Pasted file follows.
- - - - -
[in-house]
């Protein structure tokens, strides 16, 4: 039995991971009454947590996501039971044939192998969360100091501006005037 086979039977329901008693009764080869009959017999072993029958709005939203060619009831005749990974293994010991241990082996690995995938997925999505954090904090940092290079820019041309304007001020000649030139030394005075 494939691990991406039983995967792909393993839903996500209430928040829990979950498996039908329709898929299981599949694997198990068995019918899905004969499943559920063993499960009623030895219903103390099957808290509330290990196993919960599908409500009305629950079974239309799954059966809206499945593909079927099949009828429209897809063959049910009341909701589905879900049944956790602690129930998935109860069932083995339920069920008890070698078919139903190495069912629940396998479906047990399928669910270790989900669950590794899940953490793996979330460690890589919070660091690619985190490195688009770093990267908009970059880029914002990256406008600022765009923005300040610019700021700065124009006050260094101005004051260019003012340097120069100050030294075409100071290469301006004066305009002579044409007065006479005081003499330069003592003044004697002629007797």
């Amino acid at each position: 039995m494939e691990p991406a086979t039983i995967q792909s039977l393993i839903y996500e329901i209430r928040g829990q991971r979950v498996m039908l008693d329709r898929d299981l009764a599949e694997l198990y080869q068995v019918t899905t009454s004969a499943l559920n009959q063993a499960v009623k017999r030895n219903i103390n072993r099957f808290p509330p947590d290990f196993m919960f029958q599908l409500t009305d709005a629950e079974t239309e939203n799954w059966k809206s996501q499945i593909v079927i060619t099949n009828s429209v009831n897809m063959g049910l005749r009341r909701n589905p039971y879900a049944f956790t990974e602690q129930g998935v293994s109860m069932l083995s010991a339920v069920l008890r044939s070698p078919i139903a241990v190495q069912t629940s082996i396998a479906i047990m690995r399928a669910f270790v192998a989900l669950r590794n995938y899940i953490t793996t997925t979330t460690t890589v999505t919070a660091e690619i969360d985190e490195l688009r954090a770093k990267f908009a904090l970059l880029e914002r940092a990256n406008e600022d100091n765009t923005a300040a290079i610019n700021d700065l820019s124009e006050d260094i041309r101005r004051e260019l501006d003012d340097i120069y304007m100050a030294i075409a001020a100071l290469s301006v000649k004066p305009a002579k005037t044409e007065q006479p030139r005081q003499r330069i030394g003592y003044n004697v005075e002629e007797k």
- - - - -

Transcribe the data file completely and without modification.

[in-house]
């Protein structure tokens, strides 16, 4: 039995991971009454947590996501039971044939192998969360100091501006005037 086979039977329901008693009764080869009959017999072993029958709005939203060619009831005749990974293994010991241990082996690995995938997925999505954090904090940092290079820019041309304007001020000649030139030394005075 494939691990991406039983995967792909393993839903996500209430928040829990979950498996039908329709898929299981599949694997198990068995019918899905004969499943559920063993499960009623030895219903103390099957808290509330290990196993919960599908409500009305629950079974239309799954059966809206499945593909079927099949009828429209897809063959049910009341909701589905879900049944956790602690129930998935109860069932083995339920069920008890070698078919139903190495069912629940396998479906047990399928669910270790989900669950590794899940953490793996979330460690890589919070660091690619985190490195688009770093990267908009970059880029914002990256406008600022765009923005300040610019700021700065124009006050260094101005004051260019003012340097120069100050030294075409100071290469301006004066305009002579044409007065006479005081003499330069003592003044004697002629007797």
């Amino acid at each position: 039995m494939e691990p991406a086979t039983i995967q792909s039977l393993i839903y996500e329901i209430r928040g829990q991971r979950v498996m039908l008693d329709r898929d299981l009764a599949e694997l198990y080869q068995v019918t899905t009454s004969a499943l559920n009959q063993a499960v009623k017999r030895n219903i103390n072993r099957f808290p509330p947590d290990f196993m919960f029958q599908l409500t009305d709005a629950e079974t239309e939203n799954w059966k809206s996501q499945i593909v079927i060619t099949n009828s429209v009831n897809m063959g049910l005749r009341r909701n589905p039971y879900a049944f956790t990974e602690q129930g998935v293994s109860m069932l083995s010991a339920v069920l008890r044939s070698p078919i139903a241990v190495q069912t629940s082996i396998a479906i047990m690995r399928a669910f270790v192998a989900l669950r590794n995938y899940i953490t793996t997925t979330t460690t890589v999505t919070a660091e690619i969360d985190e490195l688009r954090a770093k990267f908009a904090l970059l880029e914002r940092a990256n406008e600022d100091n765009t923005a300040a290079i610019n700021d700065l820019s124009e006050d260094i041309r101005r004051e260019l501006d003012d340097i120069y304007m100050a030294i075409a001020a100071l290469s301006v000649k004066p305009a002579k005037t044409e007065q006479p030139r005081q003499r330069i030394g003592y003044n004697v005075e002629e007797k």